(k) The ADA/GC&8(a)BD will make its decision within 5 business days of the receipt of the appeal, if practicable, and will base its decision only on the information and documentation in the protest record as supplemented by the appeal. SBA will provide a copy of the decision to the contracting officer, the protester, and the protested HUBZone small business concern. The SBA decision, if received before award, will apply to the pending acquisition. SBA rulings received after award will not apply to that acquisition. The ADA/GC&8(a)BD’s decision is the final decision.

19.307  Protesting a firms status as a service-disabled veteran-owned small business concern.

(a) For sole source acquisitions, the SBA or the contracting officer may protest the apparently successful offeror’s service-disabled veteran-owned small business status. For service-disabled veteran-owned small business set-asides, any interested party may protest the apparently successful offeror’s service-disabled veteran-owned small business concern status.

(b) Protests relating to whether a service-disabled veteran-owned small business concern is a small business for purposes of any Federal program are subject to the procedures of Subpart 19.3. Protests relating to small business size status for the acquisition and the service-disabled veteran-owned small business status requirements will be processed concurrently by SBA.

(c) All protests must be in writing and must state all specific grounds for the protest. Assertions that a protested concern is not a service-disabled veteran-owned small business concern, without setting forth specific facts or allegations, are insufficient. An offeror must submit its protest to the contracting officer. The contracting officer and the SBA must submit protests to SBA’s Associate Administrator for Government Contracting. The SBA regulations are found at 13 CFR 125.24 through 125.28.

(d) An offeror’s protest must be received by close of business on the fifth business day after bid opening (in sealed bid acquisitions) or by close of business on the fifth business day after notification by the contracting officer of the apparently successful offeror (in negotiated acquisitions). Any protest received after these time limits is untimely. Any protest received prior to bid opening or notification of intended award, whichever applies, is premature and shall be returned to the protester.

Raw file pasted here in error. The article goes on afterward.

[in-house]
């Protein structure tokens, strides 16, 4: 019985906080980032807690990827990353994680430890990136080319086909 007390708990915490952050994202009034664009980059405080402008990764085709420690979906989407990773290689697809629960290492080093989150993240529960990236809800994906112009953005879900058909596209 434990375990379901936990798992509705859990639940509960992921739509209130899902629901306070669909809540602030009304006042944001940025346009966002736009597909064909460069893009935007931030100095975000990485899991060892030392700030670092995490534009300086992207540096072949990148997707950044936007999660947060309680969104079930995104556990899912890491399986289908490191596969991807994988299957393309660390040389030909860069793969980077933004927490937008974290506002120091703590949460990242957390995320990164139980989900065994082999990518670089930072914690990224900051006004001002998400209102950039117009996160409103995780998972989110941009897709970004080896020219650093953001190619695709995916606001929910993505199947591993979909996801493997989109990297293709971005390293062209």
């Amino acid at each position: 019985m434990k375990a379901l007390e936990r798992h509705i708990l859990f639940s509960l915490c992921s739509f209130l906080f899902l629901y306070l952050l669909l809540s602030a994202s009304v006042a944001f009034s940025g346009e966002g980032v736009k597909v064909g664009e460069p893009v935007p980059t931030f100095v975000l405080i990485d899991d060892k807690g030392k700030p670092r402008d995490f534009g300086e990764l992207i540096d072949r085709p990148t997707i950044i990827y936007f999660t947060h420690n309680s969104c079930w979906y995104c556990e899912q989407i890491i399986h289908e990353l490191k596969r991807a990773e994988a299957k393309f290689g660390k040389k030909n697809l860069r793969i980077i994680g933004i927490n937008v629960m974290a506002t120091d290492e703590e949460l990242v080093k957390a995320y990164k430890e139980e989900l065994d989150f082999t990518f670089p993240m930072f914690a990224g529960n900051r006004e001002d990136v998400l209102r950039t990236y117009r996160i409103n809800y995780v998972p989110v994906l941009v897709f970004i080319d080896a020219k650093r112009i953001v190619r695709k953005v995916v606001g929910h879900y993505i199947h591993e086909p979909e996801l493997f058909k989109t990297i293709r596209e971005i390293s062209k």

(e) Except for premature protests, the contracting officer must forward to SBA by mail or facsimile transmission (202-205-6390) any protest received, notwithstanding whether the contracting officer believes that the protest is insufficiently specific or untimely. The protest must be accompanied by a referral letter, with the notation on the envelope or facsimile cover sheet: “Attn: Service-Disabled Veteran Status Protest,” and be sent to Associate Administrator for Government Contracting AA/GC, U.S. Small Business Administration, 409 3rd Street, SW, Washington, DC 20416.

(f) The referral letter must include information pertaining to the solicitation that may be necessary for SBA to determine timeliness and standing, including the solicitation number; the name, address, telephone number and facsimile number of the contracting officer; whether the contract was sole-source or set-aside; whether the protestor submitted an offer; whether the protested concern was the apparent successful offeror; when the protested concern submitted its offer (i.e., made the self-representation that it was a service-disabled veteran-owned small business concern); whether the procurement was conducted using sealed bid or negotiated procedures; the bid opening date, if applicable; when the protest was submitted; when the protester received notification about the apparent successful offeror, if applicable; and whether a contract has been awarded.